Wine and asparagus have long had a love/hate relationship. On the one hand, they're both great sources of nutrients and on the other, they shouldn’t be mixed together. Or should they?
It’s time to forget the old list of “wine enemies.” Today culinary techniques and modern recipes make all ingredients wine-friendly.
But you do, however, need to:
Like the ingredient and
Like wine of course.
I’ll give you two personal examples.
I don’t like to eat cheese with red wine, nor grilled sardines with white wine. However tasty the cheese, the very freshest of sardines, and fabulous the wine, I will not like the reaction in my mouth. You on the contrary may love the pairing and that’s great!
As a Sommelier when making a wine recommendation for a meal I must put my personal taste aside and support my suggestion based on the wine/dish pairing. I should also reinforce any facts that were previously shared with me by the customer on their general preferences or what wine they drank the last time. I need to know the customer’s palette and not my own!
Before moving on, you may be curious to know who the enemies of wine are:
And the list could go on with Brussels sprouts, cheese, etc.
I decided to write about this topic because recently on Instagram, someone asked me to suggest an asparagus wine and I thought you might be interested too.
I’m here to help people experience more pleasure and have more confidence in drinking wine. If you’re ever stuck, count on me for support.
Besides, I discovered that April 23th is International Asparagus Day. On that day visit my Instagram as I'll be making some posts specifically about this topic.
Now you might be familiar with preserved white asparagus or the green ones you find in the frozen section of your supermarket. But if you’ve tasted fresh or even wild asparagus, you certainly wouldn’t confuse them for one another.
Wild asparagus appears now in springtime after the first rains, near cork trees, olive trees, and in forests. They range in color from dark green to violet and are much safer to pick than mushrooms, but difficult to see with the naked eye.
You have to look for Espargueira (asparagus flower) and know how to remove them carefully.
They’re tender, fleshy, when properly cooked, which is, to cook them for less time for better results. They’re also slightly crunchy and acidic in flavor. And as the great connoisseurs would say “with nuances of nut.”
Asparagus Wine Pairing
When I think of eating asparagus, I think of drinking white wines with acidity, from the Arinto, Alvarinho grape varieties or from the regions of Bairrada and Beira Interior. Basic rule - white wines always without aging in wood (unoaked).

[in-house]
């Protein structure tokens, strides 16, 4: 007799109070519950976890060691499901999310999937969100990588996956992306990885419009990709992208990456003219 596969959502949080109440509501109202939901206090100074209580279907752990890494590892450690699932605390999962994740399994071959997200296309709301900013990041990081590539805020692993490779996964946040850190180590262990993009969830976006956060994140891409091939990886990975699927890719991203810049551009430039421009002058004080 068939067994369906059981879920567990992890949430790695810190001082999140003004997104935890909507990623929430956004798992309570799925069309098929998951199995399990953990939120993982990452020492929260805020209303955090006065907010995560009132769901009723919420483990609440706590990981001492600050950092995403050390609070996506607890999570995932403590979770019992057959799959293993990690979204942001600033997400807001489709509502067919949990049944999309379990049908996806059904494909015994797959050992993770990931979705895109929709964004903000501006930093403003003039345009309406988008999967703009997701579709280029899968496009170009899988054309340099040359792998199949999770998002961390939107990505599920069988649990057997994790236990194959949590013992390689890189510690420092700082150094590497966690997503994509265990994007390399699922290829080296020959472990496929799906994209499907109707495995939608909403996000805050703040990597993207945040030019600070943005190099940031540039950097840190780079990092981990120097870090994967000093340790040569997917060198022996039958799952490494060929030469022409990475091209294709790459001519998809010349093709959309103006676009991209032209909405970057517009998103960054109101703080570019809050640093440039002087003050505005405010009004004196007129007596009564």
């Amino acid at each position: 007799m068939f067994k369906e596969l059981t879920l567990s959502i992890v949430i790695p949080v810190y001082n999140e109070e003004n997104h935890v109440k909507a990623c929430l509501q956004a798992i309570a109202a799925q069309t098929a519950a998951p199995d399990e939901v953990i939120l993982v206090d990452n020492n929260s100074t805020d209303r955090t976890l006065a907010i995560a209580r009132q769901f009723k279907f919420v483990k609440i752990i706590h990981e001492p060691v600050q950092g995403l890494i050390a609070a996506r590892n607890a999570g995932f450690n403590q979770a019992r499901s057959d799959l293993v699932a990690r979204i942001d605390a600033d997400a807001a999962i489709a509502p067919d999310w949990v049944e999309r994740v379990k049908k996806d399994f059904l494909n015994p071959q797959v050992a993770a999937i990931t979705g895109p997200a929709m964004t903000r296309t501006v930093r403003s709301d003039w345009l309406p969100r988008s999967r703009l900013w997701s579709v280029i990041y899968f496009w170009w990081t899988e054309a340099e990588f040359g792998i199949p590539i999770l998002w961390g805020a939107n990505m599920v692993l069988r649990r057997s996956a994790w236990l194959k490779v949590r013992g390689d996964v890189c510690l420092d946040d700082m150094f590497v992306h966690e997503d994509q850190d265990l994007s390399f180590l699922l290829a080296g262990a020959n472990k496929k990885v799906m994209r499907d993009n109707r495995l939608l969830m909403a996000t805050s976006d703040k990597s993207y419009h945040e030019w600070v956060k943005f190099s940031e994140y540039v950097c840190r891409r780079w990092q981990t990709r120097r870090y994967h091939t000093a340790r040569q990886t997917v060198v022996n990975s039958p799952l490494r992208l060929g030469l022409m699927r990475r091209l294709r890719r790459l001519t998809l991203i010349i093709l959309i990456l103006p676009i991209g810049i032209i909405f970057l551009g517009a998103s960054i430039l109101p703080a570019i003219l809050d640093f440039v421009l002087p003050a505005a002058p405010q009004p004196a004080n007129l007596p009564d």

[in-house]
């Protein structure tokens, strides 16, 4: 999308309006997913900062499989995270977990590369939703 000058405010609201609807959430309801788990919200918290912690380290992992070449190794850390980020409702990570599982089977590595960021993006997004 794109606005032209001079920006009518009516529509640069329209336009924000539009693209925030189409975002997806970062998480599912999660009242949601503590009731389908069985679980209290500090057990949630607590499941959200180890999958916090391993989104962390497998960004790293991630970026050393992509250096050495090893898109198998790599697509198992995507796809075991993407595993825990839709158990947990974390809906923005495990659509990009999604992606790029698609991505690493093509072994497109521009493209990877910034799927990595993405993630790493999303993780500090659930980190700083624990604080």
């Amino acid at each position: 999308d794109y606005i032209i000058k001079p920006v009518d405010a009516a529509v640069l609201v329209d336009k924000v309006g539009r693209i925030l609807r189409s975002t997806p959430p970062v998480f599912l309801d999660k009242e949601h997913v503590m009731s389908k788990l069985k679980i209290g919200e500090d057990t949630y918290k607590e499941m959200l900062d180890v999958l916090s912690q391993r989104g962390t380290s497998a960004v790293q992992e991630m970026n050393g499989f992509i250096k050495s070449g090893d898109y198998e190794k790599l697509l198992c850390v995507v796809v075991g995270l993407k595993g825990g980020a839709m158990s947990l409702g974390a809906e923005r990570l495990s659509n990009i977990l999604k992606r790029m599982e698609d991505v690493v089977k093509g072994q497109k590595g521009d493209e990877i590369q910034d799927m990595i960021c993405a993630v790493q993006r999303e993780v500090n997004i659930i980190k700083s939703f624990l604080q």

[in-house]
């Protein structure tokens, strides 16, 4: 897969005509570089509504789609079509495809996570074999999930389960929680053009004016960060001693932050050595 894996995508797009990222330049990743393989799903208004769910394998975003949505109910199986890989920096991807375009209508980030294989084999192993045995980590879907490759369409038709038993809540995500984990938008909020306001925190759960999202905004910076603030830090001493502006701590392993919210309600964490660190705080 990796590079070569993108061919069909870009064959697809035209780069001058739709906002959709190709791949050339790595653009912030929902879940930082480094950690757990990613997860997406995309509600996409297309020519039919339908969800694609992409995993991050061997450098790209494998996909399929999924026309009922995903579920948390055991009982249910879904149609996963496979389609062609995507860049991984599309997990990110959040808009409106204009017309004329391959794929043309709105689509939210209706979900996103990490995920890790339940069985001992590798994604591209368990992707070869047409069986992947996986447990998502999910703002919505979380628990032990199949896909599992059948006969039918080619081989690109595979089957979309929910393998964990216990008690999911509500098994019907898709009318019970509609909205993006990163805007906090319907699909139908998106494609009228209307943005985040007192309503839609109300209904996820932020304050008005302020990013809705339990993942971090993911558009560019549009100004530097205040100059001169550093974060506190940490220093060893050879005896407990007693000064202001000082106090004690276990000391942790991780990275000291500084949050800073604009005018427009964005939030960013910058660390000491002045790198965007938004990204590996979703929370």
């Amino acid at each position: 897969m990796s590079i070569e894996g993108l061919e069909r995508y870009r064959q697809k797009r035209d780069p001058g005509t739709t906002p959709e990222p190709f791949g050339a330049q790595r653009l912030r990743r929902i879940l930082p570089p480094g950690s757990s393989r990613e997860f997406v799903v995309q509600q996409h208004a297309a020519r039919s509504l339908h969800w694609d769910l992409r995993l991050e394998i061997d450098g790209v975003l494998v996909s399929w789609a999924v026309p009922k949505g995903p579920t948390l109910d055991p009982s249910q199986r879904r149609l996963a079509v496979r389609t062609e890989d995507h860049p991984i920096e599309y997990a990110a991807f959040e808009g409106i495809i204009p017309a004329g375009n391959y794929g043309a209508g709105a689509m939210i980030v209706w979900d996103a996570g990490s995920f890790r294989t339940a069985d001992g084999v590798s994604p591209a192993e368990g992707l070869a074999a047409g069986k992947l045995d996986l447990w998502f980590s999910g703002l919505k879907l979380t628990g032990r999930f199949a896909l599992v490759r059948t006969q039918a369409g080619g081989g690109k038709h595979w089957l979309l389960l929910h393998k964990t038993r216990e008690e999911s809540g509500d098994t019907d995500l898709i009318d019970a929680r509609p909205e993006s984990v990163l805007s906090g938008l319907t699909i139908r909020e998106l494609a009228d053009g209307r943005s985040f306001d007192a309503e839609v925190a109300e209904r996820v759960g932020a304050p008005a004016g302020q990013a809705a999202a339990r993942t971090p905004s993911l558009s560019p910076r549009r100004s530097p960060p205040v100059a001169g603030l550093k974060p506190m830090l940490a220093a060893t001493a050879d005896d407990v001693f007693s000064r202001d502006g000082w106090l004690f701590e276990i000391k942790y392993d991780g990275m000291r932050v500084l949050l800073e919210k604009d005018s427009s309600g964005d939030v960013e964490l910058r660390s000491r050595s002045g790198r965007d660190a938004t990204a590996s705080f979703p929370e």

Asparagus has some compounds that together with wine that can result in a strange, metallic flavor in your mouth at times.
The way you cook asparagus is very important, especially if you’re going to add sauce.
If you’re an advocate of “asparagus never with wine” then let me confess my sin… my favorite way to eat asparagus is with scrambled eggs!
Bang! Two enemies of wine, eggs, and asparagus together! This Sommelier is crazy!
I happen to love eggs. I like asparagus. And I love white wine too. My brain feels pleasure, satisfaction and that's why I like the combination.
Asparagus can also be the side dish, for example a meat dish. And in this case, they are equally delicious with a red wine!
Shall we go to the kitchen?
As I mentioned above, the best way to cook asparagus is to cook it a little. You can choose to steam them or blanch them.
To reduce the less pleasant “green” flavor of asparagus, another cooking method is to lightly bake or grill them. This way of cooking them will make them almost “best-friends” of white or red wine.
At the table you can choose to eat asparagus as a starter or as a snack, invariably a white wine will be a good option. Be it an asparagus cream, with “my” scrambled eggs, or a classic - asparagus with hollandaise sauce.
They can also be the main dish, as an asparagus risotto for example, or even the accompaniment of veal medallions.
You can continue with the white wine, open a rosé for the veal dish, or even a red from a variety like Castelão.
Always look for wines that have little to no aging in wood. Maximum three to four years of age and few months spent in oak barrels, or none at all.
In conclusion, I believe that you may have agreed with some of my suggestions for harmonization or maybe not. It's okay, it should be like that. My taste, or that of any other Sommelier, is not superior to yours. My job is to introduce you to the idea of possibile harmonies between food and wine pairings that you’ve never thought of before and invite you to experiment.
We’re in the season of asparagus, it will be easy to find them for sale in the markets and local shops soon. Choose a recipe and a bottle of wine to your liking based on my suggestions above.
Let me know how your asparagus wine pairing was in the comments below. And maybe even share your asparagus recipe too.